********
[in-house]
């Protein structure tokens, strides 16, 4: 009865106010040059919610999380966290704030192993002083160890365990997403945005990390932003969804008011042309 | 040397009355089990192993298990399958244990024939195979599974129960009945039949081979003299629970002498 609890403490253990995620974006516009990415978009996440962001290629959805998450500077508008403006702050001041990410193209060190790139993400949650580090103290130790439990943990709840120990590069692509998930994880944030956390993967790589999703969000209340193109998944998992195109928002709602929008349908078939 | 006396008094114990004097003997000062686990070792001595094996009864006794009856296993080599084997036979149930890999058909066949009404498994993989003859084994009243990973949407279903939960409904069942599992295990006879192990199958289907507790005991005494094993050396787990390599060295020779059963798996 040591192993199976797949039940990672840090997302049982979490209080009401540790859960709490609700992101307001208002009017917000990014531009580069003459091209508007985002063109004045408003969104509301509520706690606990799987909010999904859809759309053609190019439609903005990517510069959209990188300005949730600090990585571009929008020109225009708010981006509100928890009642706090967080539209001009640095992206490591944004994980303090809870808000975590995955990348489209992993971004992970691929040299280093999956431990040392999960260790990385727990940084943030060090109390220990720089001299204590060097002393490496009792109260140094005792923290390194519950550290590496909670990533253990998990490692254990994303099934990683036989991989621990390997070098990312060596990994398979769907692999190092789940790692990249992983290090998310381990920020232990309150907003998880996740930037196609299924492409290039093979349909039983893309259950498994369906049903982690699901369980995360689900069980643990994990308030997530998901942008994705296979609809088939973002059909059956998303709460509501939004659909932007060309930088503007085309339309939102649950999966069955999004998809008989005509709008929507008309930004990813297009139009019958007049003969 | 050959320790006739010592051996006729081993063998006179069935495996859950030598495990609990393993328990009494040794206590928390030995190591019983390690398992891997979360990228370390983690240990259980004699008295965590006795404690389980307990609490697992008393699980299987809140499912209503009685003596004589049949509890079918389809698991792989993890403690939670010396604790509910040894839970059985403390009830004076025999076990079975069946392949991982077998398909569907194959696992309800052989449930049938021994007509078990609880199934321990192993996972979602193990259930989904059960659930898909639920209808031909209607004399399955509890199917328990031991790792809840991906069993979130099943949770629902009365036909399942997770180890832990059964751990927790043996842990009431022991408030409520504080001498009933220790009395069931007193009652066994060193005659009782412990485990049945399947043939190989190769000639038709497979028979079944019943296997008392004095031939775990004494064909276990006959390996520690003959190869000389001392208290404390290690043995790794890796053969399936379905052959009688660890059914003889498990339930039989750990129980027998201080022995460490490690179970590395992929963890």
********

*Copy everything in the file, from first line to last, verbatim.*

[in-house]
């Protein structure tokens, strides 16, 4: 009865106010040059919610999380966290704030192993002083160890365990997403945005990390932003969804008011042309 | 040397009355089990192993298990399958244990024939195979599974129960009945039949081979003299629970002498 609890403490253990995620974006516009990415978009996440962001290629959805998450500077508008403006702050001041990410193209060190790139993400949650580090103290130790439990943990709840120990590069692509998930994880944030956390993967790589999703969000209340193109998944998992195109928002709602929008349908078939 | 006396008094114990004097003997000062686990070792001595094996009864006794009856296993080599084997036979149930890999058909066949009404498994993989003859084994009243990973949407279903939960409904069942599992295990006879192990199958289907507790005991005494094993050396787990390599060295020779059963798996 040591192993199976797949039940990672840090997302049982979490209080009401540790859960709490609700992101307001208002009017917000990014531009580069003459091209508007985002063109004045408003969104509301509520706690606990799987909010999904859809759309053609190019439609903005990517510069959209990188300005949730600090990585571009929008020109225009708010981006509100928890009642706090967080539209001009640095992206490591944004994980303090809870808000975590995955990348489209992993971004992970691929040299280093999956431990040392999960260790990385727990940084943030060090109390220990720089001299204590060097002393490496009792109260140094005792923290390194519950550290590496909670990533253990998990490692254990994303099934990683036989991989621990390997070098990312060596990994398979769907692999190092789940790692990249992983290090998310381990920020232990309150907003998880996740930037196609299924492409290039093979349909039983893309259950498994369906049903982690699901369980995360689900069980643990994990308030997530998901942008994705296979609809088939973002059909059956998303709460509501939004659909932007060309930088503007085309339309939102649950999966069955999004998809008989005509709008929507008309930004990813297009139009019958007049003969 | 050959320790006739010592051996006729081993063998006179069935495996859950030598495990609990393993328990009494040794206590928390030995190591019983390690398992891997979360990228370390983690240990259980004699008295965590006795404690389980307990609490697992008393699980299987809140499912209503009685003596004589049949509890079918389809698991792989993890403690939670010396604790509910040894839970059985403390009830004076025999076990079975069946392949991982077998398909569907194959696992309800052989449930049938021994007509078990609880199934321990192993996972979602193990259930989904059960659930898909639920209808031909209607004399399955509890199917328990031991790792809840991906069993979130099943949770629902009365036909399942997770180890832990059964751990927790043996842990009431022991408030409520504080001498009933220790009395069931007193009652066994060193005659009782412990485990049945399947043939190989190769000639038709497979028979079944019943296997008392004095031939775990004494064909276990006959390996520690003959190869000389001392208290404390290690043995790794890796053969399936379905052959009688660890059914003889498990339930039989750990129980027998201080022995460490490690179970590395992929963890």